Future of 770 Jackson St. PILOT enflames feud between Hoboken BOE, charter schools

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The future of the City of Hoboken’s payment in lieu of taxes agreement (PILOT) deal with 770 Jackson Street has enflamed the feud between the local board of education and the city’s three charter schools.

Photo via Loopnet.com.

By John Heinis/Hudson County View

“Now that the building is online and payment from the City is due to the Hoboken Public School District, members of the City Council and members of the charter community are taking the position that the charter schools are entitled to a portion of this payment,” the BOE said in an email blast that went out late Sunday evening.

” … Simply put, granting monies from the PILOT payments for 770 Jackson Street to the charter schools ignores the legal process by which charter schools are funded in NJ. This isn’t an issue for the Hoboken City Council to determine, nor does it represent any cut or reduction in funding to the three charter districts.”

The controversy around the matter has come to a head after Mayor Ravi Bhalla sent out a Nixle alert last week that said this PILOT deal “has no effect” on the charter schools: HoLa Dual Language, Elysian Charter, and Hoboken Charter.

Conversely, Hoboken 4th Ward Councilman Ruben Ramos said that the financial analysis performed in 2015 took into account the 1,000 or so students attending the aforementioned charters, therefore it would be disingenuous for those schools not to receive any funding.

Last night, an email blast signed by Lauren Calmas of Hoboken Charter School,
Nicole Cammarota of HoLa Hoboken Dual Language Charter School, and Chris DeFilippis of Elysian Charter School, said both Bhalla and the BOE disseminated “several inaccuracies.”

“If the funds are not shared, the Hoboken BOE will be effectively lowering per-pupil funding for all of Hoboken’s 1,000 charter school students,” they wrote.

“Locking public charter schools out of any revenue stream intended to replace an existing revenue stream that is currently shared with charter schools will further the charter-district funding inequity. This is a result the collective charter community can not accept on behalf of our students and staff.”

BOE President Sharyn Angley said the school trustees will be “reviewing and correcting” the information released by the charters and declined to comment further.

They added that they’ve been in discussions on this topic for eight months and thought everyone was on the same page until the matter was brought up during new business at the October 7th council meeting.

The council opted not to take any further action until the matter was reviewed further.

Councilwoman-at-Large Emily Jabbour told HCV that the PILOT agreement approved by the council in 2017, prior to her being elected, is clear.

” … The Council passed a resolution to make the Hoboken Board of Education whole by allocating the sum of money that they would have otherwise received via property taxes,” she began.

“The building at 770 Jackson Street adds students to the Hoboken Public School District because the District is open enrollment and legally required to take all children in the community. Charter Schools have enrollment caps and therefore will not have increased enrollment. As such, this payment should appropriately be directed to the Hoboken Board of Education.”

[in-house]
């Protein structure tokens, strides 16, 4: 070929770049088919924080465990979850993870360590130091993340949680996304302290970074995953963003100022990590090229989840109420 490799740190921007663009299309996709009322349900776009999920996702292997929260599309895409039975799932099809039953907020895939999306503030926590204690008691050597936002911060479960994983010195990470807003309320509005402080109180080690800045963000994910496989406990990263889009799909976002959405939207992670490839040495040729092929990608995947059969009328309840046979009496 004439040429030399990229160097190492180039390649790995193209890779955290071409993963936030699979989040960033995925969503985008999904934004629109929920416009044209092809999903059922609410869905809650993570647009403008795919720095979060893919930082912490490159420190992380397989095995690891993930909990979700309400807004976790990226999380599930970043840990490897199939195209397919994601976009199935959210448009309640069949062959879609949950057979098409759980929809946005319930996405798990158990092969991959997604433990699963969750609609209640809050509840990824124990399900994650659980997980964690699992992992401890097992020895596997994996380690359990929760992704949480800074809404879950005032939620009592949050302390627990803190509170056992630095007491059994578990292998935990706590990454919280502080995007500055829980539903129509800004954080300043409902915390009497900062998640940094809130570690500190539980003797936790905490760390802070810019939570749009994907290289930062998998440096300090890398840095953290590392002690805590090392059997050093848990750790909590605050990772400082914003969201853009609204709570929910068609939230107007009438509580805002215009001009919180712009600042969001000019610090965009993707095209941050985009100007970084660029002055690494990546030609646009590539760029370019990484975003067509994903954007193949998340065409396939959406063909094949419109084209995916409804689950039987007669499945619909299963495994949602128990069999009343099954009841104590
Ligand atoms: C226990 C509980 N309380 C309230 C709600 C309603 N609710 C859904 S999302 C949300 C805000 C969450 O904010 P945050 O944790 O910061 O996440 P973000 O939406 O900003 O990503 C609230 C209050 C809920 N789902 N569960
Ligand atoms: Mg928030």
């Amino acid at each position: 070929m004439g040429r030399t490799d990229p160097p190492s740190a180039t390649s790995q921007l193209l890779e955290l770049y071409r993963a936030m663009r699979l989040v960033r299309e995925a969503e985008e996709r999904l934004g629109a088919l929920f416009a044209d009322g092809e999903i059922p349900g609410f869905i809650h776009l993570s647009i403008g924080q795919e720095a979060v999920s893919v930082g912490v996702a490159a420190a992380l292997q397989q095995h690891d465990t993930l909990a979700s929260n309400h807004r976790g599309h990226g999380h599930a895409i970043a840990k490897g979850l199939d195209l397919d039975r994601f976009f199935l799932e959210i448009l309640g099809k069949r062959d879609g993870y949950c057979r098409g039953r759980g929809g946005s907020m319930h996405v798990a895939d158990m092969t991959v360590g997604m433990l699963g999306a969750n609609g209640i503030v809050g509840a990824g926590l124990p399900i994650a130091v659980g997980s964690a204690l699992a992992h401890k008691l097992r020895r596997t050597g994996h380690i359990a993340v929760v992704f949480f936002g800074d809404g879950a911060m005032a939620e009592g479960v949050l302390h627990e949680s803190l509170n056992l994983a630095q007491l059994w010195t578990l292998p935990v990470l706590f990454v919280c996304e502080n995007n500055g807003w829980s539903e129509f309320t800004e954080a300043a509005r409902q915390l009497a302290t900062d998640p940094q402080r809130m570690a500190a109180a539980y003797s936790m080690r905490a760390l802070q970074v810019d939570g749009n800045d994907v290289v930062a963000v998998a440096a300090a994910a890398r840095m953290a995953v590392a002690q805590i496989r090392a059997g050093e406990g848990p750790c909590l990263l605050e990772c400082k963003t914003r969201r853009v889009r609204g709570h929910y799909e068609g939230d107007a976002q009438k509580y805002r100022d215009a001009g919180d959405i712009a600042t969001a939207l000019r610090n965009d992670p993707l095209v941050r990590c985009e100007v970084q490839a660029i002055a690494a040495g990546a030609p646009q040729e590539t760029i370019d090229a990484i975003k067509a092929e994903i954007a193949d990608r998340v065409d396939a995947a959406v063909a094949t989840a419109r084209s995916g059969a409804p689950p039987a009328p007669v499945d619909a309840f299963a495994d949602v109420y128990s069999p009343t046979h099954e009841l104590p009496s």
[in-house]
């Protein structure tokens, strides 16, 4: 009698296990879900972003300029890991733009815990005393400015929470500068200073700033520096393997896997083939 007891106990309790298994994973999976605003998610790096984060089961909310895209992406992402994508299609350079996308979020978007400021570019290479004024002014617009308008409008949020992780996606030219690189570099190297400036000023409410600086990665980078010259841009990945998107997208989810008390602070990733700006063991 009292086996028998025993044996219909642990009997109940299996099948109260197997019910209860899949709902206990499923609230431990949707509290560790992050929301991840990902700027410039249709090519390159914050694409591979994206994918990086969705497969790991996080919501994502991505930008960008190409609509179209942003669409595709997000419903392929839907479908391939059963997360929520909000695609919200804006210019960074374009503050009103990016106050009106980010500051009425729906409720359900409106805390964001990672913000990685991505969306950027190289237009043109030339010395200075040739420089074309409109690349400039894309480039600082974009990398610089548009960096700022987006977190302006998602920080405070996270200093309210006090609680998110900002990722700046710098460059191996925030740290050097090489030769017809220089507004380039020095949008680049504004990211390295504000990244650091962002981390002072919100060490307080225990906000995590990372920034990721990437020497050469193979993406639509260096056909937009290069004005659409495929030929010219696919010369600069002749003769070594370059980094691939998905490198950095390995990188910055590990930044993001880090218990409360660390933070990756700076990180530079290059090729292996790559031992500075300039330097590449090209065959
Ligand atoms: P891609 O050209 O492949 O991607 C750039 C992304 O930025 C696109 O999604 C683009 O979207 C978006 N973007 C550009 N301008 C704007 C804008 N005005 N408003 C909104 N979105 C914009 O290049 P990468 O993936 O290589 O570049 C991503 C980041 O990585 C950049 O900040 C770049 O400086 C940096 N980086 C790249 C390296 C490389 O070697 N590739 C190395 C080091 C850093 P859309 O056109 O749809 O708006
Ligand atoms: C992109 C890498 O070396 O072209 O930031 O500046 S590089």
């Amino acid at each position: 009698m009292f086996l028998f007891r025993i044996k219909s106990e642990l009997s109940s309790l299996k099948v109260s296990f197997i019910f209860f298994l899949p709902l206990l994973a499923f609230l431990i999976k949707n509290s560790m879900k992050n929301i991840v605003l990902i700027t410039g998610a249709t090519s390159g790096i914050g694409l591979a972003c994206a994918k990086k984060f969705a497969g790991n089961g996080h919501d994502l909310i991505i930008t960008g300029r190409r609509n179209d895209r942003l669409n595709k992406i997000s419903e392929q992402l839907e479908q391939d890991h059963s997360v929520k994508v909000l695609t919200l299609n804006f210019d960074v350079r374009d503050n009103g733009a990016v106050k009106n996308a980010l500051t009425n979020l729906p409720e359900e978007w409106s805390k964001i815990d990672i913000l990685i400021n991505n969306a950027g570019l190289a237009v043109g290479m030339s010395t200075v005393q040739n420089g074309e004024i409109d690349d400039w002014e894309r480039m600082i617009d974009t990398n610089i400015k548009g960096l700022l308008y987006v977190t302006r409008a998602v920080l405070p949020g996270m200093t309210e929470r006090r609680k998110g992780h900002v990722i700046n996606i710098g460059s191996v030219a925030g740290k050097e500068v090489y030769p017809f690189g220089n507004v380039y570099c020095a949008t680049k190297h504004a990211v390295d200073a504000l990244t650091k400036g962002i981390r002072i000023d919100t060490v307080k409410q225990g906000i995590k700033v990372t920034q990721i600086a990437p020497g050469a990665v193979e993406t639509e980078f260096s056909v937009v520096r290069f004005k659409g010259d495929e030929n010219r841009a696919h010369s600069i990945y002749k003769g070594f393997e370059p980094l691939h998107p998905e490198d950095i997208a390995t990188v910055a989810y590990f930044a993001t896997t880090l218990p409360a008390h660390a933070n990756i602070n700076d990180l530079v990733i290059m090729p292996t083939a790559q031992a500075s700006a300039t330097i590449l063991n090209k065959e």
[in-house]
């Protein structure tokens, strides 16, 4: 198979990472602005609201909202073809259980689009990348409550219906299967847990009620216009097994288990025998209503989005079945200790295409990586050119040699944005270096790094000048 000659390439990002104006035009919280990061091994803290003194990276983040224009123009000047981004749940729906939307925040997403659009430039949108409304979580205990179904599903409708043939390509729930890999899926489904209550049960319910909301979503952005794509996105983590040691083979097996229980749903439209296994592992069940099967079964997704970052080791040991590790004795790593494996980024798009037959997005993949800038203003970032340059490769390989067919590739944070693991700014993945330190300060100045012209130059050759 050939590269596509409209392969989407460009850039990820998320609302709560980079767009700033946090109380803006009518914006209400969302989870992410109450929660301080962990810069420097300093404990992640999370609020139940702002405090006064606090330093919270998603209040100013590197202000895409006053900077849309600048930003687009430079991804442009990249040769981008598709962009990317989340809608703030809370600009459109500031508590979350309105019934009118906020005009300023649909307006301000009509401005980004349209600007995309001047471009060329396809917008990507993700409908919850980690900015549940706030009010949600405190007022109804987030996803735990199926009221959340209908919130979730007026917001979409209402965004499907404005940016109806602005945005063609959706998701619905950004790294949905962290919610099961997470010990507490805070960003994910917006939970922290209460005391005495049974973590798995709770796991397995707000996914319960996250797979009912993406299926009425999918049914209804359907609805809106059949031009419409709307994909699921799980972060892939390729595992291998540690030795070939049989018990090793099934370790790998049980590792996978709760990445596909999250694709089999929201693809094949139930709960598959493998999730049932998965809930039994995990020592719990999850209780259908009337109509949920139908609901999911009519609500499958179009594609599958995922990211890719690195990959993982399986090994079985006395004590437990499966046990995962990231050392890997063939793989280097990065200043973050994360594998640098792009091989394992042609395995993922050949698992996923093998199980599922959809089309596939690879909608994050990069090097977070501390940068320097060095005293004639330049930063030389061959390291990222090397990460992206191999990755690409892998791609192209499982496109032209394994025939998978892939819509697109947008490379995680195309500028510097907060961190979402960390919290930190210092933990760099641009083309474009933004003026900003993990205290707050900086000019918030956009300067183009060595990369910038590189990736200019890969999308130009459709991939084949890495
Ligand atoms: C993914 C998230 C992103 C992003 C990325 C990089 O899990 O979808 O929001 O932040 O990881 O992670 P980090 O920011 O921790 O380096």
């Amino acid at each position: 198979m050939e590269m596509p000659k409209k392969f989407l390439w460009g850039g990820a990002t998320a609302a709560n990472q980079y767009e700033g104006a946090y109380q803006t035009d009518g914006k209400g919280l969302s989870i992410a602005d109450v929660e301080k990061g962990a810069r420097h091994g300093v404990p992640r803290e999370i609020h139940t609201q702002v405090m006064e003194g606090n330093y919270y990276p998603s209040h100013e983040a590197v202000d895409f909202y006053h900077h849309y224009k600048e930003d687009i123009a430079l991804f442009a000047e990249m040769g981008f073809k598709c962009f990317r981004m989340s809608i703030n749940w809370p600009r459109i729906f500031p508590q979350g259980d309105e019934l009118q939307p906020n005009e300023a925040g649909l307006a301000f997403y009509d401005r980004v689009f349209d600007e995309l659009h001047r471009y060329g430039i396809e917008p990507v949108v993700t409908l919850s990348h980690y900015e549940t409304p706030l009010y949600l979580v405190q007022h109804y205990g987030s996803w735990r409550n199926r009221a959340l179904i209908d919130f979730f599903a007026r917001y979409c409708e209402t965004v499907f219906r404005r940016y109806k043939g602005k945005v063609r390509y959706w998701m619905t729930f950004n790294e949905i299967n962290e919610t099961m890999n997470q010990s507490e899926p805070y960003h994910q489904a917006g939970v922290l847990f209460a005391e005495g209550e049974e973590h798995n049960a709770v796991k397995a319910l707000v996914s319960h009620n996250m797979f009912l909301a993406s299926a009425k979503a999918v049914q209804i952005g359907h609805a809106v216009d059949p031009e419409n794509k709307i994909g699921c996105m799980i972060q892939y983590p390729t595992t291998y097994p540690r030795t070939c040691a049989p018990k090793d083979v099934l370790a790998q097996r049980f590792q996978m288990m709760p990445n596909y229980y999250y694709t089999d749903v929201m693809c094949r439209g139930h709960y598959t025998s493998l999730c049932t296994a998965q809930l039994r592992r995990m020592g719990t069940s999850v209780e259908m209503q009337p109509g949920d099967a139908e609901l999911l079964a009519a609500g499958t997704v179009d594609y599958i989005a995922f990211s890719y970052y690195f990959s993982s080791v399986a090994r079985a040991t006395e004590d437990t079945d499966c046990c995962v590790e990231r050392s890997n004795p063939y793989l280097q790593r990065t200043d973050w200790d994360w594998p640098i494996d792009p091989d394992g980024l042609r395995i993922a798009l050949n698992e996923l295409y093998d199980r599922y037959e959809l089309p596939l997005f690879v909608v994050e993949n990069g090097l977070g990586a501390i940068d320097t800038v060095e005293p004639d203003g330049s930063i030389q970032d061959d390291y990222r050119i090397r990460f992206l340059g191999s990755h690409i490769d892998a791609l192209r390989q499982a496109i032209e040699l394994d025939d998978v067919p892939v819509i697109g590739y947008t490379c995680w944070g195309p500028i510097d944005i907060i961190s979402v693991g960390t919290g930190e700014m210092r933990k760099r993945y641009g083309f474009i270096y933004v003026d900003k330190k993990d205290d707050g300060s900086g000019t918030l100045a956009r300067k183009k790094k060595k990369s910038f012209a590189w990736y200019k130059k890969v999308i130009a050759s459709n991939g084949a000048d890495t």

Conversely, Ramos said today that he still firmly disagrees with this type of interpretation.

“Traditionally PILOTs have reduced tax funding for schools so we did everything possible to ensure that did not occur in this instance … but If 770 Jackson St. paid conventional property taxes, it would go into a local levy that would be apportioned among all of the Hoboken schools, district and charter,” he said.

“So I don’t understand why we would all of a sudden create something that does the opposite of what would normally occur in funding distribution. There is no magical set of funding that funds one set of kids vs another – that is just a complete misunderstanding of municipal government and taxes.”

The resolution never specifically mentions the board of education or the charter school system, simply using the term “Hoboken School District.”

” … The City Council shall include in each annual Municipal Budget, an appropriation to the Hoboken School District in an amount equivalent to the greater of (1) 25 percent of the annual PILOT revenue received by the City from this project … ”

The next Hoboken City Council meeting is scheduled for October 21st at 7 p.m. and will convene via Zoom – with live steaming available on the city’s Facebook page.

 

Editor’s note: This story was updated with new information.

3 COMMENTS

  1. Just a thought funding could be distributed by the HBOE to where the actual students from 700 Jackson are enrolled. If they go to a Charter School then they get a share of the PILOT, if they go to public school likewise. I would be surprised if the mostly small studio and one bedroom rental units at 700 Jackson will generate even close to the estimated 1000 students.

  2. I was disappointed to see only 3 candidates on the ballot for the Hoboken Board of Education, for 3 open seats. Why are we allowing these people to run unopposed? They raised taxes, and now they want more money. They are not representing every family in Hoboken, and are trying to get away with whatever they can because no one is challenging them.

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